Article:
After last Monday’s devastating winds across Iowa, there have been a lot of predictions on how many bushels will be lost. However, it will take at least a couple of weeks before the market feels like it knows the full scope. Historically though, actual damages from these types of weather events are often initially overstated.
The market is also evaluating export pace and volume, expected prevent plant acres and inflation. While there are many reasons that corn could rally, it’s important to remember that there are simply too many corn bushels still left in the bins from the last crop.
If prices do rally, export pace and demand would likely be reduced and that could offset lost bushels from the storms. While the USDA did post a 2.75-billion-bushel carryout for the upcoming year, there needs to be a pretty sizable drop to come in below a 2.30-billion-bushel carryout which would still be the largest carryout in over 30 years.
So, while things maybe aren’t as bearish as a week ago, they aren’t likely overly bullish either. In 2016 the USDA published a 2.4 billion carryout in the summer and the market did eventually trade below $3.20 on the December futures. The final carryout that year came in just under 2.3-billion-bushels.
Prior to the pandemic, there were strong indications that basis levels would improve going into this spring and summer. Demand was strong and the USDA it seemed had likely over-estimated supply from last year’s harvest. Unfortunately, COVID-19 hit, and my plans needed to be adjusted.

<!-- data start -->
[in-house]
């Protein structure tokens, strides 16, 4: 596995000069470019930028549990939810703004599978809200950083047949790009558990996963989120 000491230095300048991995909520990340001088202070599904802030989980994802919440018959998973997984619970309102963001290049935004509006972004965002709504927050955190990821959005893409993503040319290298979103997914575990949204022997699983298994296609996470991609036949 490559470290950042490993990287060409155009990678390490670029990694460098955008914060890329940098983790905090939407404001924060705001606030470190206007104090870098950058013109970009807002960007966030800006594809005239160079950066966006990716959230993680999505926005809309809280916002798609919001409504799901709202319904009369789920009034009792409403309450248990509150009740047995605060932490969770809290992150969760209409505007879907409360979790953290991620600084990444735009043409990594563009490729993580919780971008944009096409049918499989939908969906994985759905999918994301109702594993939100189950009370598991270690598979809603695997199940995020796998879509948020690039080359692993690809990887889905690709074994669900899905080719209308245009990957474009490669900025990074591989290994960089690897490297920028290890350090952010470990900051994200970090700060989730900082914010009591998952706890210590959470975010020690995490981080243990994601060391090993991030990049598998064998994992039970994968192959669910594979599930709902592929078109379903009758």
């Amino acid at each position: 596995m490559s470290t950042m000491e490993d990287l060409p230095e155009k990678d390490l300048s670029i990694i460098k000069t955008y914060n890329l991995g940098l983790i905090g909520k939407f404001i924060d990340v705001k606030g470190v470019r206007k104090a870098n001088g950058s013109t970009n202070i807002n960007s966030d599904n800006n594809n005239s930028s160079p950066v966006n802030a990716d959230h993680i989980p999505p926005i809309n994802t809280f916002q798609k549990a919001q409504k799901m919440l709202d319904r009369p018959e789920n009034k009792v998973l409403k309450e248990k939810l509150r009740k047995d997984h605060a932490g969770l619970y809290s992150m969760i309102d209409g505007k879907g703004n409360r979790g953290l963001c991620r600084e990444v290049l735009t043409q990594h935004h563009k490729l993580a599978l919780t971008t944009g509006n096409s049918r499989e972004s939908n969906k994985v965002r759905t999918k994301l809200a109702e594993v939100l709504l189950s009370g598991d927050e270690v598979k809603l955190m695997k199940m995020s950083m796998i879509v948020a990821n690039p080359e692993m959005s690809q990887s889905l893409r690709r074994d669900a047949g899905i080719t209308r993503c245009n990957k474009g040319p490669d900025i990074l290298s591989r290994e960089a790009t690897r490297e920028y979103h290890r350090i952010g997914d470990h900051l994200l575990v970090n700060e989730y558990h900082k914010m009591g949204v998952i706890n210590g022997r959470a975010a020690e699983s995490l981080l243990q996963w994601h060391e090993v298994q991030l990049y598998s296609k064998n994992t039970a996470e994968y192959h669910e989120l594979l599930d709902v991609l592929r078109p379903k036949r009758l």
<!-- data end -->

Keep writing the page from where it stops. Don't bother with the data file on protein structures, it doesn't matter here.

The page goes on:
In late May, I set the basis on the first 50% of my 2020 corn production as shown by the Red X in the chart.
Why did you set your basis at that time?
As futures prices stayed low, farmers weren’t selling corn. At the time, multiple out-of-state end users were calling me looking for corn at values above what I could sell locally. Unsure of upcoming basis price direction and expecting that many farmers would likely start selling corn as summer progressed, I thought it was best to set my basis in early May against the July futures. The value I set my basis at turned out to match the best posted price in my area picked up on my farm for the entire marketing year.
Wouldn’t it have been better to set basis in February when basis was higher (represented by the Blue X above)?
The basis values in February look better, but due to market spread, shown by the pink and white chart, it wasn’t. The difference between the March/May and May/July corn spreads needs to be considered because my sales were against July futures, not the March futures.
Comparing apples to apples
I need to account for the spread premiums from March/May at 4 cents (as noted by the pink dotted line) just before the spread went into the delivery period where most traders usually don’t participate. Additionally, the May/July spread eventually traded to 10 cents at the end of April (as noted by the white dotted line) just before it went into the delivery period. So, when I account for the 14-cent spread cost (4 + 10) and subtract it from the -15-basis value against the March futures, the best possible sale in February was the same as selling -29 against the July futures. That means my -22-basis sale against the July futures in May was 7 cents better than the best February basis value available on my farm.